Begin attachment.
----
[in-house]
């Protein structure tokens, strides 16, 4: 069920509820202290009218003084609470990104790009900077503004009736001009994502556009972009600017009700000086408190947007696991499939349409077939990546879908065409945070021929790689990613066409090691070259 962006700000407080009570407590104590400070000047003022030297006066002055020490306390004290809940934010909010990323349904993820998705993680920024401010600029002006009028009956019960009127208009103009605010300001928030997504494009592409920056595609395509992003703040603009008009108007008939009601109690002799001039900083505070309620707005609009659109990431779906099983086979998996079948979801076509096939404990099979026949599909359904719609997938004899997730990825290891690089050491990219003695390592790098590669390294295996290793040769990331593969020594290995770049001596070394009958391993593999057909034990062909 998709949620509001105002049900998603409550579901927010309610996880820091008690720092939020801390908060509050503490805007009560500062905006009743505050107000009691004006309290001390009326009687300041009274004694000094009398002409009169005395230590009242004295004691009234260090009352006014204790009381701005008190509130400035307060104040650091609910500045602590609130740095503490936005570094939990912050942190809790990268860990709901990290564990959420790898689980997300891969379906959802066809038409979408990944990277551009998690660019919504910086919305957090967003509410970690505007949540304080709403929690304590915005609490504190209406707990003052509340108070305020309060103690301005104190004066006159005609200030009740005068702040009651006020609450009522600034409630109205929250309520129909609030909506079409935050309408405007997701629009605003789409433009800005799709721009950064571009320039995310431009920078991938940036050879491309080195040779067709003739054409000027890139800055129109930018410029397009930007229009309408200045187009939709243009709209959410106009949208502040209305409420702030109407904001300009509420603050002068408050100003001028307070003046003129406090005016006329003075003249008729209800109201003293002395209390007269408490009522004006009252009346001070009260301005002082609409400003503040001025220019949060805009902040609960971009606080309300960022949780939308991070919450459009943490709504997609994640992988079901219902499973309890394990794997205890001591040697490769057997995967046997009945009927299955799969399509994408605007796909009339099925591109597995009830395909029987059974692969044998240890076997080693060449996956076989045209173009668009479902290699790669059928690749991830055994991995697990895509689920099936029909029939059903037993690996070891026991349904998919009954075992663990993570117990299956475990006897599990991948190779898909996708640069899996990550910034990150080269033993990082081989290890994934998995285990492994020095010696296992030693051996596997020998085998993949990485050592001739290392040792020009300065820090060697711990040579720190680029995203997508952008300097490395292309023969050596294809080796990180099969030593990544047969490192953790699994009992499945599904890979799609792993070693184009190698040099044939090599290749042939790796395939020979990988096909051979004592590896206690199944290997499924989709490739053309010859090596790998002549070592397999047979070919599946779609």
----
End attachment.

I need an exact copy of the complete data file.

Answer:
[in-house]
């Protein structure tokens, strides 16, 4: 069920509820202290009218003084609470990104790009900077503004009736001009994502556009972009600017009700000086408190947007696991499939349409077939990546879908065409945070021929790689990613066409090691070259 962006700000407080009570407590104590400070000047003022030297006066002055020490306390004290809940934010909010990323349904993820998705993680920024401010600029002006009028009956019960009127208009103009605010300001928030997504494009592409920056595609395509992003703040603009008009108007008939009601109690002799001039900083505070309620707005609009659109990431779906099983086979998996079948979801076509096939404990099979026949599909359904719609997938004899997730990825290891690089050491990219003695390592790098590669390294295996290793040769990331593969020594290995770049001596070394009958391993593999057909034990062909 998709949620509001105002049900998603409550579901927010309610996880820091008690720092939020801390908060509050503490805007009560500062905006009743505050107000009691004006309290001390009326009687300041009274004694000094009398002409009169005395230590009242004295004691009234260090009352006014204790009381701005008190509130400035307060104040650091609910500045602590609130740095503490936005570094939990912050942190809790990268860990709901990290564990959420790898689980997300891969379906959802066809038409979408990944990277551009998690660019919504910086919305957090967003509410970690505007949540304080709403929690304590915005609490504190209406707990003052509340108070305020309060103690301005104190004066006159005609200030009740005068702040009651006020609450009522600034409630109205929250309520129909609030909506079409935050309408405007997701629009605003789409433009800005799709721009950064571009320039995310431009920078991938940036050879491309080195040779067709003739054409000027890139800055129109930018410029397009930007229009309408200045187009939709243009709209959410106009949208502040209305409420702030109407904001300009509420603050002068408050100003001028307070003046003129406090005016006329003075003249008729209800109201003293002395209390007269408490009522004006009252009346001070009260301005002082609409400003503040001025220019949060805009902040609960971009606080309300960022949780939308991070919450459009943490709504997609994640992988079901219902499973309890394990794997205890001591040697490769057997995967046997009945009927299955799969399509994408605007796909009339099925591109597995009830395909029987059974692969044998240890076997080693060449996956076989045209173009668009479902290699790669059928690749991830055994991995697990895509689920099936029909029939059903037993690996070891026991349904998919009954075992663990993570117990299956475990006897599990991948190779898909996708640069899996990550910034990150080269033993990082081989290890994934998995285990492994020095010696296992030693051996596997020998085998993949990485050592001739290392040792020009300065820090060697711990040579720190680029995203997508952008300097490395292309023969050596294809080796990180099969030593990544047969490192953790699994009992499945599904890979799609792993070693184009190698040099044939090599290749042939790796395939020979990988096909051979004592590896206690199944290997499924989709490739053309010859090596790998002549070592397999047979070919599946779609």